Mineral Wealth of the Country
The increase of vegetable and animal produce, though great, seems small when compared with the increase of our mineral wealth. In 1685 the tin of Cornwall, which had, more than two thousand years before, attracted the Tyrian sails beyond the pillars of Hercules, was still one of the most valuable subterranean productions of the island. The quantity annually extracted from the earth was found to be, some years later, sixteen hundred tons, probably about a third of what it now is.(71) But the veins of copper which lie in the same region were, in the time of Charles the Second, altogether neglected, nor did any landowner take them into the account in estimating the value of his property. Cornwall and Wales at present yield annually near fifteen thousand tons of copper, worth near a million and a half sterling; that is to say, worth about twice as much as the annual produce of all English mines of all descriptions in the seventeenth century.(72) The first bed of rock salt had been discovered in Cheshire not long after the Restoration, but does not appear to have been worked till much later. The salt which was obtained by a rude process from brine pits was held in no high estimation. The pans in which the manufacture was carried on exhaled a sulphurous stench; and, when the evaporation was complete, the substance which was left was scarcely fit to be used with food. Physicians attributed the scorbutic and pulmonary complaints which were common among the English to this unwholesome condiment. It was therefore seldom used by the upper and middle classes; and there was a regular and considerable importation from France. At present our springs and mines not only supply our own immense demand, but send annually more than seven hundred millions of pounds of excellent salt to foreign countries.(73)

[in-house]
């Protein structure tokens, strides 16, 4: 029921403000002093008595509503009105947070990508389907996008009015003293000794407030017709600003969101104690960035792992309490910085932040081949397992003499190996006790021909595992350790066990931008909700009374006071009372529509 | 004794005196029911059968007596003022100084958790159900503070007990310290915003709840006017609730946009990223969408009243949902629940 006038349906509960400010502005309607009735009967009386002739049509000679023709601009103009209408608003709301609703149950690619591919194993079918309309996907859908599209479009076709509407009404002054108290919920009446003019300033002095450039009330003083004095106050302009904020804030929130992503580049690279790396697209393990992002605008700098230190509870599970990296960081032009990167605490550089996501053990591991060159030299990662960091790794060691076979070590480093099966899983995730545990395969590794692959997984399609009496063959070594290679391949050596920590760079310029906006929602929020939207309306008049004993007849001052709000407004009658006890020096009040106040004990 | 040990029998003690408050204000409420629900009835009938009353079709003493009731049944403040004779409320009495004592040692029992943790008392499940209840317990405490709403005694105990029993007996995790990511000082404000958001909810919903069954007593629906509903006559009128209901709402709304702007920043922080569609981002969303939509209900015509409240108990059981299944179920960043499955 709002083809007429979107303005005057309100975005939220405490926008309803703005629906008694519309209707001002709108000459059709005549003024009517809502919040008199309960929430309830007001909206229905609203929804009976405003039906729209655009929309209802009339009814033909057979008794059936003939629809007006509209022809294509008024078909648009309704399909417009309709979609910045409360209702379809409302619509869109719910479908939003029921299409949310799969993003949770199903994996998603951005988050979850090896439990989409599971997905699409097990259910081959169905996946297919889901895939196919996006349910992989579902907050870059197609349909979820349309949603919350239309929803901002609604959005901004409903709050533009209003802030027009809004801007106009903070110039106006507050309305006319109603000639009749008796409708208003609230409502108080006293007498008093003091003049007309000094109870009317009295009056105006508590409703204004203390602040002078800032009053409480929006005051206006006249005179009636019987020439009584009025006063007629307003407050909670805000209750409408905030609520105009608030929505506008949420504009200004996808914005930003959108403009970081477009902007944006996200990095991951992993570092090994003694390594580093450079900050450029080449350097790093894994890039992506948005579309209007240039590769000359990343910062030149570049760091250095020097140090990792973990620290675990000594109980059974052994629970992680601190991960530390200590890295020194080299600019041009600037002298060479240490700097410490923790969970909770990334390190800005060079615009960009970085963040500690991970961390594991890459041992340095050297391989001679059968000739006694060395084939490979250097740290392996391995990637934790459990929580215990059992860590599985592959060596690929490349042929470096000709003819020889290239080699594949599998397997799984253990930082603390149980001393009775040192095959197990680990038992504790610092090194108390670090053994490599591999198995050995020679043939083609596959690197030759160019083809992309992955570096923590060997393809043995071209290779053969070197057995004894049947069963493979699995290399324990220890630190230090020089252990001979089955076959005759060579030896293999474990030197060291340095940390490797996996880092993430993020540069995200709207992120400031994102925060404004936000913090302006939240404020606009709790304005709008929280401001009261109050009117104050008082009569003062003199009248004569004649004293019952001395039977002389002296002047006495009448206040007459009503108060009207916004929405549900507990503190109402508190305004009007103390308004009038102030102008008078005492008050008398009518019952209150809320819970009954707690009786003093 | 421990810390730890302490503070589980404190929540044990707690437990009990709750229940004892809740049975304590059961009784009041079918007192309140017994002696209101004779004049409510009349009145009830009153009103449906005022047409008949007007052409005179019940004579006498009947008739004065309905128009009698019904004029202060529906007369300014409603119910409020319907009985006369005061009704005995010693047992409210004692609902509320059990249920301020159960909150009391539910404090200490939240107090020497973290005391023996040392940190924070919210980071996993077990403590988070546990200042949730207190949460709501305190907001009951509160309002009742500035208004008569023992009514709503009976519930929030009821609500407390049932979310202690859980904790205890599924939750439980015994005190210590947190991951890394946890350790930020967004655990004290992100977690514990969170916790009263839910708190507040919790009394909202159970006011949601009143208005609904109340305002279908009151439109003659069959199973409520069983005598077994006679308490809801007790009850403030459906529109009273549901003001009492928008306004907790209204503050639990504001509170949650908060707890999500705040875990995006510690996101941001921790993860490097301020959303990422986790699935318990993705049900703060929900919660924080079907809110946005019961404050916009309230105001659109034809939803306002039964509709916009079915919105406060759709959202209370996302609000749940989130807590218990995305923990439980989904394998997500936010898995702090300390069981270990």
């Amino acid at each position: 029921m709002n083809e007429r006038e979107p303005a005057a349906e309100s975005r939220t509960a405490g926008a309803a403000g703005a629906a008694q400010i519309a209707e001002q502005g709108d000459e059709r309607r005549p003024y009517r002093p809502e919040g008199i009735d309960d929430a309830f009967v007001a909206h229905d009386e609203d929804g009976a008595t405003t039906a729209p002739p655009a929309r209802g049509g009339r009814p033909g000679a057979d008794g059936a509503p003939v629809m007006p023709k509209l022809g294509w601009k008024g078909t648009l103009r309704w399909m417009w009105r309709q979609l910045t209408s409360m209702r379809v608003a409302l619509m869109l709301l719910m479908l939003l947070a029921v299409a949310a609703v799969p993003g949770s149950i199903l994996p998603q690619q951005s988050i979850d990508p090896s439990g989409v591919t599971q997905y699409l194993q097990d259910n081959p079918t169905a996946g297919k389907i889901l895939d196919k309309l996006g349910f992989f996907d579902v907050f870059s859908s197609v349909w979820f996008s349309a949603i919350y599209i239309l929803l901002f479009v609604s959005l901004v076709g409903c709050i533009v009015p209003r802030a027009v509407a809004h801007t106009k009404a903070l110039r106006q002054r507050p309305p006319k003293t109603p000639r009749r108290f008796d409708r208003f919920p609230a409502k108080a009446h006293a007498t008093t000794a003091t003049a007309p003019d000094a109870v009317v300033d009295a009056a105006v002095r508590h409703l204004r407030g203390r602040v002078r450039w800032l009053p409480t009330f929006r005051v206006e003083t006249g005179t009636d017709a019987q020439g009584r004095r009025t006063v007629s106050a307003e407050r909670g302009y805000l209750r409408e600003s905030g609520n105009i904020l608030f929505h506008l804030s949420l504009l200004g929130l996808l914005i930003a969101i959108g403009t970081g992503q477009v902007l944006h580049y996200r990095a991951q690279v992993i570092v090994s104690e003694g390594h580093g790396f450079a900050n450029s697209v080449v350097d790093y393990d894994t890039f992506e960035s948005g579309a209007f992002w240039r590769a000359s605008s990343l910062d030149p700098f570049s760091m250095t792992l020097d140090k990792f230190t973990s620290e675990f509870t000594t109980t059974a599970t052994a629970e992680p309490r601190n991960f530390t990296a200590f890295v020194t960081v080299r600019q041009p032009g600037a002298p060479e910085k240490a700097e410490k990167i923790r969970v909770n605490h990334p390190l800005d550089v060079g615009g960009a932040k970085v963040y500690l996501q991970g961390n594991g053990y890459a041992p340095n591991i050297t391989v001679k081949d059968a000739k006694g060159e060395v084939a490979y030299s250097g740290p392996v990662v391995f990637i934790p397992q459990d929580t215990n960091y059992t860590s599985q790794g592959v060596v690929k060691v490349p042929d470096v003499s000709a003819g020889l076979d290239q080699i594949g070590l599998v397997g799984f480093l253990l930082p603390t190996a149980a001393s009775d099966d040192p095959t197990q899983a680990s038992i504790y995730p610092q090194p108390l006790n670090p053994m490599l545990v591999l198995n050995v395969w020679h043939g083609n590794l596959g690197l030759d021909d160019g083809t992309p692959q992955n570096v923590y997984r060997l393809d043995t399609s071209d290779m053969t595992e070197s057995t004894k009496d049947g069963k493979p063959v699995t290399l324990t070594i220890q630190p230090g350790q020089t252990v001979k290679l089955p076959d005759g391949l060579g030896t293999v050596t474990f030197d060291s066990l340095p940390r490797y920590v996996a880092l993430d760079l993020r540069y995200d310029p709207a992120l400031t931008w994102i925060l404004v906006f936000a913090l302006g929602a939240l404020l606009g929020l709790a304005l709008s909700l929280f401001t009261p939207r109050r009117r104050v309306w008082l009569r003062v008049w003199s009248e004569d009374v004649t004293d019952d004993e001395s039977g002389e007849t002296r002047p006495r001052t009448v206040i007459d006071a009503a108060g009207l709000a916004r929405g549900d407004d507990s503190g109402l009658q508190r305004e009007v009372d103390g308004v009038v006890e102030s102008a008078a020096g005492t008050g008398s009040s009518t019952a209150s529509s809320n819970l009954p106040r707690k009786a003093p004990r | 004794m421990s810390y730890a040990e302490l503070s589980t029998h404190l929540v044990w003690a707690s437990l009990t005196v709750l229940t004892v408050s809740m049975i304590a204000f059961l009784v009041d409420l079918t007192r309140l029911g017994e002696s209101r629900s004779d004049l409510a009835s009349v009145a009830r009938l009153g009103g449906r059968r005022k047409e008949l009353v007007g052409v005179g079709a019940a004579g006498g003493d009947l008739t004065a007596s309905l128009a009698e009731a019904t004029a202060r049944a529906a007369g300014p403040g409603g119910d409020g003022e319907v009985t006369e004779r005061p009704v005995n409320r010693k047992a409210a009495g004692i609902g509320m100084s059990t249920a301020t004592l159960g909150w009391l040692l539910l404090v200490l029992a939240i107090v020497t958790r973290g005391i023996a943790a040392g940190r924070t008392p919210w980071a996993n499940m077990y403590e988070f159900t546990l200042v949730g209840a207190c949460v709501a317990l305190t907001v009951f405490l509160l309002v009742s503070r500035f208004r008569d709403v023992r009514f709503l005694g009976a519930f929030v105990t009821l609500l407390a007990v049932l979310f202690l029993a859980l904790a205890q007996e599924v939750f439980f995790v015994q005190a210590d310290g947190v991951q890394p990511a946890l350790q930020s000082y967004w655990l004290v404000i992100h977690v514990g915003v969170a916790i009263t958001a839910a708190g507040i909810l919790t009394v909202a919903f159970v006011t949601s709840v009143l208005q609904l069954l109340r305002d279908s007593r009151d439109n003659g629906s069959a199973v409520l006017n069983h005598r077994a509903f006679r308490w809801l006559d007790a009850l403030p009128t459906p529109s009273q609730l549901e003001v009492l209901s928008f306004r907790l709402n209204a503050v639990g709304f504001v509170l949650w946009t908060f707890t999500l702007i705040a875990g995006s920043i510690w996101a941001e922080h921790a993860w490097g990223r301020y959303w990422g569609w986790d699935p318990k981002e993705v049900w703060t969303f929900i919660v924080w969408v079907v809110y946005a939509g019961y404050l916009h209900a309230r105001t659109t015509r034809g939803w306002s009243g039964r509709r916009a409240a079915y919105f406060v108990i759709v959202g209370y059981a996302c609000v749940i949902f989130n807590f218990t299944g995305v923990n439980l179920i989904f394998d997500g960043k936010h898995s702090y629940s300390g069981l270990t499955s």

Far more important has been the improvement of our iron works. Such works had long existed in our island, but had not prospered, and had been regarded with no favourable eye by the government and by the public. It was not then the practice to employ coal for smelting the ore; and the rapid consumption of wood excited the alarm of politicians. As early as the reign of Elizabeth, there had been loud complaints that whole forests were cut down for the purpose of feeding the furnaces; and the Parliament had interfered to prohibit the manufacturers from burning timber. The manufacture consequently languished. At the close of the reign of Charles the Second, great part of the iron which was used in this country was imported from abroad; and the whole quantity cast here annually seems not to have exceeded ten thousand tons. At present the trade is thought to be in a depressed state if less than a million of tons are produced in a year.(74)
One mineral, perhaps more important than iron itself, remains to be mentioned. Coal, though very little used in any species of manufacture, was already the ordinary fuel in some districts which were fortunate enough to possess large beds, and in the capital, which could easily be supplied by water carriage. It seems reasonable to believe that at least one half of the quantity then extracted from the pits was consumed in London. The consumption of London seemed to the writers of that age enormous, and was often mentioned by them as a proof of the greatness of the imperial city. They scarcely hoped to be believed when they affirmed that two hundred and eighty thousand chaldrons that is to say, about three hundred and fifty thousand tons, were, in the last year of the reign of Charles the Second, brought to the Thames. At present three millions and a half of tons are required yearly by the metropolis; and the whole annual produce cannot, on the most moderate computation, be estimated at less than thirty millions of tons.(75)
Increase of Rent
While these great changes have been in progress, the rent of land has, as might be expected, been almost constantly rising. In some districts it has multiplied more than tenfold. In some it has not more than doubled. It has probably, on the average, quadrupled.
Of the rent, a large proportion was divided among the country gentlemen, a class of persons whose position and character it is most important that we. should clearly understand; for by their influence and by their passions the fate of the nation was, at several important conjunctures, determined.